There are plenty of new international launches happening in the world of air travel this autumn, from planes and cabins, to routes and even companies – and sustainability is finally taking flight
Holidays: very exciting. The flights, airports and general logistics involved in going on said holiday: not so much. But it turns out that you can put up with quite a lot when turquoise seas and swaying palm trees (insert dream holiday scenario here) lie at the end of it.
The airline industry is constantly under scrutiny to make itself more sustainable, efficient, cheaper and, on the whole, more enjoyable – although given the recent furore around flights, we’re not sure anyone’s having much luck…
Thankfully there are plenty of visionaries out there who spend a lot of time thinking about how to make flying even better (or worse, depending on which way you look at it).
Fasten your seat belts: from futuristic tiny aircraft taxis to a double decker cabin seat that will give you a, er, whole new perspective – more on which later – here’s everything you need to know from the world of trending airline travel.
Say hello to Play Airlines and Norse
Two new airlines, Play Airlines and Norse, have launched, both offering low-cost flights from the US to Europe – just in time to coincide with a sharp rise in the cost of travelling. Play Airlines, an Iceland-based company, has been running since April, but now offers daily flights to Reykjavik from several East Coast gateway cities from 160 USD one-way. Fly Norse, on the other hand, hails from Norway, and operates a New York to Oslo round trip (among other routes) from 223 USD.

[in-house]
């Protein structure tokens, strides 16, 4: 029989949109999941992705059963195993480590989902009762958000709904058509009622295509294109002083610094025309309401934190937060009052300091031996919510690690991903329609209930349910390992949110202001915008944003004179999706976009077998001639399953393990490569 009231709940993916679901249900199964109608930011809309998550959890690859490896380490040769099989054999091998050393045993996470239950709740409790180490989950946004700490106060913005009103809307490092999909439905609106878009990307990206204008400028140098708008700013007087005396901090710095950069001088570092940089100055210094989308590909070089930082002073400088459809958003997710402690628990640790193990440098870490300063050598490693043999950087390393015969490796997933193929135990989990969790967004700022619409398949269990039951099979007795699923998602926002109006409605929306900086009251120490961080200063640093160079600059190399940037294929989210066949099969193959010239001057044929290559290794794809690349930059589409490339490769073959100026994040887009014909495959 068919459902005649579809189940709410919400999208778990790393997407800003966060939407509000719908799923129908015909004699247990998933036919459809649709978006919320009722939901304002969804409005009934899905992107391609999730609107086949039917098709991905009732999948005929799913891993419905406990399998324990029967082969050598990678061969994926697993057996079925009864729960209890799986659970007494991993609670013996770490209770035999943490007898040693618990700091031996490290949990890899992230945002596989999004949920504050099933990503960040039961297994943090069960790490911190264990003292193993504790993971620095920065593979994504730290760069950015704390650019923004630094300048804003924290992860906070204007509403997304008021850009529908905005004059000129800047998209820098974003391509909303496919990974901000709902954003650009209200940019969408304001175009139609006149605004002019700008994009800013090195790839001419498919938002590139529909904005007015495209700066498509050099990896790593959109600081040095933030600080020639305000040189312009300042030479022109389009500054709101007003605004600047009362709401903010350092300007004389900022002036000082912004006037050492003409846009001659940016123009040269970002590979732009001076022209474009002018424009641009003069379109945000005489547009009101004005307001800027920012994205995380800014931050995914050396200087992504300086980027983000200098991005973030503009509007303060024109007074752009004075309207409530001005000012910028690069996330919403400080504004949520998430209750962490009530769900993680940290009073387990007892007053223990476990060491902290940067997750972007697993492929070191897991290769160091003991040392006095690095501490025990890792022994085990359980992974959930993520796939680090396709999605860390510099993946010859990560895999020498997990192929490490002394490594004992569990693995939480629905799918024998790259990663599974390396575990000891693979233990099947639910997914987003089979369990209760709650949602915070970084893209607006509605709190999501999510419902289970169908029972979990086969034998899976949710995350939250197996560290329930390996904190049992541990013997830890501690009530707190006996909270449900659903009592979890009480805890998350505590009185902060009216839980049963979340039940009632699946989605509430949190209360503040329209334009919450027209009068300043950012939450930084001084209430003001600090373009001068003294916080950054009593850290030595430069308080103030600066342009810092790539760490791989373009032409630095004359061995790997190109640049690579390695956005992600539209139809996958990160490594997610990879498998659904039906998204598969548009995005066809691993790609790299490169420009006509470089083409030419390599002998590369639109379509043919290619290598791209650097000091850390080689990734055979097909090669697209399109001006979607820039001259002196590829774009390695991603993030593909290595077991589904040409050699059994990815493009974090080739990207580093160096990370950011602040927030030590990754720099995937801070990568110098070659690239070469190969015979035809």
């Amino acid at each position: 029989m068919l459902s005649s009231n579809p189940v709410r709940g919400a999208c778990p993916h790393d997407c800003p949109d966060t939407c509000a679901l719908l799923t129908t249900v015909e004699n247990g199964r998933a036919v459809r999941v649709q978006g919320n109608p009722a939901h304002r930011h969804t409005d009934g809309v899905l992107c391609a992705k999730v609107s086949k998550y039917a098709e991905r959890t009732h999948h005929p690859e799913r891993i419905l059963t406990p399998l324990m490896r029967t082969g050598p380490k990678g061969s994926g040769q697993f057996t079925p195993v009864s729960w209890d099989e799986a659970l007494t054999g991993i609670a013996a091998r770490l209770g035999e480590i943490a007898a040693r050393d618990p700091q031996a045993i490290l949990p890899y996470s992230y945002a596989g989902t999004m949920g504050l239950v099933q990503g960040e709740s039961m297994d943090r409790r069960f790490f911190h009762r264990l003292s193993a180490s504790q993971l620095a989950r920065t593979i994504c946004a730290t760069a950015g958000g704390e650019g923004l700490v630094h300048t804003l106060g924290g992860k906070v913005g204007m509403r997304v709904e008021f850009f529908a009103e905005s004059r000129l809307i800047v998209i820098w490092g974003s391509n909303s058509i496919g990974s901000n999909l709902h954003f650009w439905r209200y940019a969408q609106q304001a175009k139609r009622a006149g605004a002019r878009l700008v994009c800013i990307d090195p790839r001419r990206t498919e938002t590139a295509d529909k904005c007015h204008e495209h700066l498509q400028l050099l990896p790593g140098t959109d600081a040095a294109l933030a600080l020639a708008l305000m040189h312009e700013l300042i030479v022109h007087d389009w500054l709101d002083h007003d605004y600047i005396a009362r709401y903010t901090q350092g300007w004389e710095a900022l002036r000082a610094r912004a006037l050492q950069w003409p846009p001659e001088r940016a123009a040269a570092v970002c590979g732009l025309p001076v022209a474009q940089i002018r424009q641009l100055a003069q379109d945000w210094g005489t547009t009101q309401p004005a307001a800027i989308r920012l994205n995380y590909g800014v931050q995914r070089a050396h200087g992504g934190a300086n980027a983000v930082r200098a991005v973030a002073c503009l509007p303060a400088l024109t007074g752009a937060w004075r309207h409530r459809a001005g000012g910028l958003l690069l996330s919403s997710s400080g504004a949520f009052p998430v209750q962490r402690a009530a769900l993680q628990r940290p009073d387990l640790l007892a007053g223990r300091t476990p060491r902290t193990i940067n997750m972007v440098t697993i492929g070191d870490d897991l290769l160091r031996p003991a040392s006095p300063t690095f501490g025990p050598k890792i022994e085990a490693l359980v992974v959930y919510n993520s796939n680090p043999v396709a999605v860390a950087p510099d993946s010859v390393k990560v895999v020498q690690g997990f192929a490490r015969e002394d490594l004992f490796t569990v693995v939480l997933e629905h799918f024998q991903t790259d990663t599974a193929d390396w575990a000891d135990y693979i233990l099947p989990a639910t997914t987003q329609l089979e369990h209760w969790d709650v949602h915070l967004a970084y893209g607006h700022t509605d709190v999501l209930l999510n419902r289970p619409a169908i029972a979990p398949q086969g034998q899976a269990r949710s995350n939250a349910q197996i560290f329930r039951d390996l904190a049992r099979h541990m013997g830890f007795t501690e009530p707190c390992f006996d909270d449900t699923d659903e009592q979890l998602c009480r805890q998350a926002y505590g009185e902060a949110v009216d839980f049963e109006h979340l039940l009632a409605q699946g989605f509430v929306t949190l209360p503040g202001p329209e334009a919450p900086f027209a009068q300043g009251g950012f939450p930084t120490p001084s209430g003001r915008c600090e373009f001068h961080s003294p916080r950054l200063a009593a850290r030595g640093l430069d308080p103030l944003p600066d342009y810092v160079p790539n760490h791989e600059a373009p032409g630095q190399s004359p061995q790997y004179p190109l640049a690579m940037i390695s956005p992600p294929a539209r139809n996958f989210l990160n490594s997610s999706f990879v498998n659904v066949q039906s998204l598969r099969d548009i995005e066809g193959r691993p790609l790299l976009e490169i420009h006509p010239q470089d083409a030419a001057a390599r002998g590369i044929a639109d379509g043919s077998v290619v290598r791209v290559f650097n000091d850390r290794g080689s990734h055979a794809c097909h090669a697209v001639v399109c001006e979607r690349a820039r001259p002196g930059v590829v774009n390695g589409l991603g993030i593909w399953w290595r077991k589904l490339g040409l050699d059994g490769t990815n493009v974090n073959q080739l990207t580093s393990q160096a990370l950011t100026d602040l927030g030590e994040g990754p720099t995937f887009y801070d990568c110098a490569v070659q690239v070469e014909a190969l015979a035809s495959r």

Finnair launches flights to Mumbai
Finnair is celebrating the launch of new direct flights from Helsinki to Mumbai. The airline is currently running three flights a week to the Maximum City, which will creep up to four times weekly in November. Beyond connecting Finland with one of India’s most creative cities, the flight times have been specifically chosen to allow for easy onward connections to other key Finnair destinations, like London Heathrow and Manchester. Finnair is also working on a strategic partnership with Qatar Airways to open up new routes from Norway to the Qatari capital Doha.
Air travel is about to go supersonic
And we’re not even exaggerating. American Airlines, one of the world’s biggest carriers, announced its purchase of up to 20 Overture aircraft from Boom Supersonic. Optimised for speed, safety and sustainability, these cutting-edge planes can fly at twice the speed of today’s fastest commercial aircraft and will be table to carry 65-80 passengers at Mach 1.7 speed over water. There are plans to bring them to more than 600 routes, which means you could fly from Miami to London in less than five hours (currently nine-and-a-half hours), and from LA to Honolulu in three.
Singapore Airlines launches products upcycled from business class seats
With all this talk of upgrading, Singapore Airlines is switching the conversation to upcycling. In a new partnership with Bynd Artisan, it’s working to extend the life of retired commercial aircraft and in-flight service items by recycling the leather from Singapore Airlines’ business class seats. The collection includes a key holder, a crossbody pouch that would be useful to keeping travel documents organised, a watch stand, and a phone and name card case.
Air New Zealand’s new economy bunks
Sleeping in a ‘Skynest’ sounds nice, doesn’t it? Cosy. Calming. Air New Zealand’s new sleeping pods, giving economy class passengers the opportunity to lie flat during their flight for the first time ever. They don’t look all that cosy and calming, but they’re certainly an upgrade on sitting upright for 12 hours.